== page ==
With many initiatives in full swing to put ratings on homes and buildings across the country, there may be a lesson to be learned from recent cases where consumers have prevailed in suing car companies for promising an MPG that is not based on real-world driving.
Before you read any farther, I want to make clear that these models are not the problem, it is actually how they are being applied. Applying any predictive model to an individual building is the problem. It is up to us to use these tools as a way to manage this risk in pools, and avoid driving that risk down to homeowners. Great examples of this can be seen in the success of solar PPA and Leasing models.
Most labels, including the National RESNET HERS
and California HERSII
labeling system and the DOE Home Energy Score
, are in fact asset scores that, similar to an MPG, score a house based on a set of average users. These scores have potentially wide variance for any particular building, and have a tendency in many climate zones to over-predict savings.
A recently released study called Modeled vs. Actual Savings for Energy Upgrade California Retrofits
, analyzes predicted savings based on the CEC’s required energy modeling software, against actual results from customer bills. The study shows that California HERSII is over-predicting by and average of 50%, with a huge amount of variance between winner and losers. Resulting in more than 78% of homeowners not achieving the savings being predicted.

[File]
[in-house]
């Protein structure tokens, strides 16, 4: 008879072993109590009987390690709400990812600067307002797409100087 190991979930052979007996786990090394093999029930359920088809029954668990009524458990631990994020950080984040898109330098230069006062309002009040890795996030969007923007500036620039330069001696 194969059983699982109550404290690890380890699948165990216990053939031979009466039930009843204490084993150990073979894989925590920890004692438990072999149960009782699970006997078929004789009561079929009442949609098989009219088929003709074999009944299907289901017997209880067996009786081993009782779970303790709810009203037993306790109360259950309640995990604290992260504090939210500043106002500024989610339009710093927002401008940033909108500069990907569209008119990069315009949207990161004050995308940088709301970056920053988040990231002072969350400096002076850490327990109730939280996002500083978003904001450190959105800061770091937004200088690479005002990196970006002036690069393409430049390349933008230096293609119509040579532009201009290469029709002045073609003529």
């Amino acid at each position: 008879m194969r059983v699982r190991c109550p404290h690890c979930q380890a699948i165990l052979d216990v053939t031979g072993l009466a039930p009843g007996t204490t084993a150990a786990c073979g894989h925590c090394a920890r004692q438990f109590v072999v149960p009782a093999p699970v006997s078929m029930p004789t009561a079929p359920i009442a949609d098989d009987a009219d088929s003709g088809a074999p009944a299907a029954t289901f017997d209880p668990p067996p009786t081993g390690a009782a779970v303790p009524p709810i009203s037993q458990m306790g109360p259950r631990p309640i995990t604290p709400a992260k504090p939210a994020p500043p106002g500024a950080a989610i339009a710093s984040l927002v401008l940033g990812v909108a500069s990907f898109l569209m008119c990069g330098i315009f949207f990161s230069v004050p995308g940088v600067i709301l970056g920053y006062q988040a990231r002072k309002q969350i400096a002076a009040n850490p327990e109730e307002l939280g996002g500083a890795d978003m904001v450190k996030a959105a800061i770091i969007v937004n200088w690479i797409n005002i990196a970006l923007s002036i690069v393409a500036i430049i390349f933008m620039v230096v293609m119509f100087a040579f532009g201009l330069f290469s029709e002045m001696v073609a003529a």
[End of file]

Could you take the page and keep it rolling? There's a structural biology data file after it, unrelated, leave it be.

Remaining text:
A recent LBNL report on the Home Energy Score called "Accuracy of the Home Energy Saver Energy Calculation Methodology
" was announced with an email headline declaring that HES is now within 1% accuracy on average, which is a great result. Of course on closer examination it is clear that there is wide variance for any individual project - perhaps even wider than other tools in the study. Which of course goes back to the original issue that homeowners are truly not interested in the average, especially if they get the bad end of the stick.
This issue is not exclusive to the United States. The Green Deal in the UK has also suffered from estimated savings that are outpacing reality. In an April 11, 2012 article in The Telegraph, called “Green measures for homes 'save less on fuel bills than forecast
”"An official pilot study of 67 homes in Sutton, South London, found all of those who took the 25-year payback package rather than ten years - a third of the owners - faced repayments higher than the savings.
Another study of 139 council houses in Sunderland found savings on energy bills were just 12 per cent rather than the expected 19 per cent.
Luciana Berger, Labour's climate change spokesman, said the proposals were "complex, confusing and leave customers exposed to mis-selling".
"Before anyone takes out the Green Deal they have a right to know how much it will cost them and how much they will save. Relying on guesswork just isn't good enough. If people are promised savings which never arrive, they will think the Green Deal is a con."